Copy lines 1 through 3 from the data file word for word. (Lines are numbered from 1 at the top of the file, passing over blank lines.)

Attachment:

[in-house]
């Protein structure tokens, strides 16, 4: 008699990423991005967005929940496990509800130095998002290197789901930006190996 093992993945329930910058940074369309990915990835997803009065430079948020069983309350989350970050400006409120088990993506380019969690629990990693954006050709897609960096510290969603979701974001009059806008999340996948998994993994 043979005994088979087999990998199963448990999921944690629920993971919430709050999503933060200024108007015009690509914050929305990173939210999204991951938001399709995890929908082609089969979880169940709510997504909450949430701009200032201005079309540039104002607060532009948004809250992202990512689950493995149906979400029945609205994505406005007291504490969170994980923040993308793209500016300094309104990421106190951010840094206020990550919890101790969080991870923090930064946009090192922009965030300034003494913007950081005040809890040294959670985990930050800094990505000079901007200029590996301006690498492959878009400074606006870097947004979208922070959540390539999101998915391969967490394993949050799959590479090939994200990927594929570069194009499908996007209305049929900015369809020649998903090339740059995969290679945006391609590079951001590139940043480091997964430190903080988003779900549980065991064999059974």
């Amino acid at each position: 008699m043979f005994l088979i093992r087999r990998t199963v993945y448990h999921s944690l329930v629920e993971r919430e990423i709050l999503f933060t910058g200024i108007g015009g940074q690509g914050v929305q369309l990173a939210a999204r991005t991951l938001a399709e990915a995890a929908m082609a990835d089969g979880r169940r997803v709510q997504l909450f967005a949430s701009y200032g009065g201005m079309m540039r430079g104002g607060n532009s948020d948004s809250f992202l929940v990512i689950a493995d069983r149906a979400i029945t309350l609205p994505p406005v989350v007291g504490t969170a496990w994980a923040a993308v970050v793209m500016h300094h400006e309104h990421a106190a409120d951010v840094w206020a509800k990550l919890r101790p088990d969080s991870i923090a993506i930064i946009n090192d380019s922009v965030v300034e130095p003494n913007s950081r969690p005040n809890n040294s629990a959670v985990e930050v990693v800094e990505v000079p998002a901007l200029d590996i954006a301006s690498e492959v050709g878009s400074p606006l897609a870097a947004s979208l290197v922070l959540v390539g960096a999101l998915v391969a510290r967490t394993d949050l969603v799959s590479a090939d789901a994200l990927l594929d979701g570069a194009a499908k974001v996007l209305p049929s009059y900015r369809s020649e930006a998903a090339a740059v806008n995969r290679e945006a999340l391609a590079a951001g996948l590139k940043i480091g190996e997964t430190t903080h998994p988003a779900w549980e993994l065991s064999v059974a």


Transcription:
[in-house]
């Protein structure tokens, strides 16, 4: 008699990423991005967005929940496990509800130095998002290197789901930006190996 093992993945329930910058940074369309990915990835997803009065430079948020069983309350989350970050400006409120088990993506380019969690629990990693954006050709897609960096510290969603979701974001009059806008999340996948998994993994 043979005994088979087999990998199963448990999921944690629920993971919430709050999503933060200024108007015009690509914050929305990173939210999204991951938001399709995890929908082609089969979880169940709510997504909450949430701009200032201005079309540039104002607060532009948004809250992202990512689950493995149906979400029945609205994505406005007291504490969170994980923040993308793209500016300094309104990421106190951010840094206020990550919890101790969080991870923090930064946009090192922009965030300034003494913007950081005040809890040294959670985990930050800094990505000079901007200029590996301006690498492959878009400074606006870097947004979208922070959540390539999101998915391969967490394993949050799959590479090939994200990927594929570069194009499908996007209305049929900015369809020649998903090339740059995969290679945006391609590079951001590139940043480091997964430190903080988003779900549980065991064999059974």
């Amino acid at each position: 008699m043979f005994l088979i093992r087999r990998t199963v993945y448990h999921s944690l329930v629920e993971r919430e990423i709050l999503f933060t910058g200024i108007g015009g940074q690509g914050v929305q369309l990173a939210a999204r991005t991951l938001a399709e990915a995890a929908m082609a990835d089969g979880r169940r997803v709510q997504l909450f967005a949430s701009y200032g009065g201005m079309m540039r430079g104002g607060n532009s948020d948004s809250f992202l929940v990512i689950a493995d069983r149906a979400i029945t309350l609205p994505p406005v989350v007291g504490t969170a496990w994980a923040a993308v970050v793209m500016h300094h400006e309104h990421a106190a409120d951010v840094w206020a509800k990550l919890r101790p088990d969080s991870i923090a993506i930064i946009n090192d380019s922009v965030v300034e130095p003494n913007s950081r969690p005040n809890n040294s629990a959670v985990e930050v990693v800094e990505v000079p998002a901007l200029d590996i954006a301006s690498e492959v050709g878009s400074p606006l897609a870097a947004s979208l290197v922070l959540v390539g960096a999101l998915v391969a510290r967490t394993d949050l969603v799959s590479a090939d789901a994200l990927l594929d979701g570069a194009a499908k974001v996007l209305p049929s009059y900015r369809s020649e930006a998903a090339a740059v806008n995969r290679e945006a999340l391609a590079a951001g996948l590139k940043i480091g190996e997964t430190t903080h998994p988003a779900w549980e993994l065991s064999v059974a």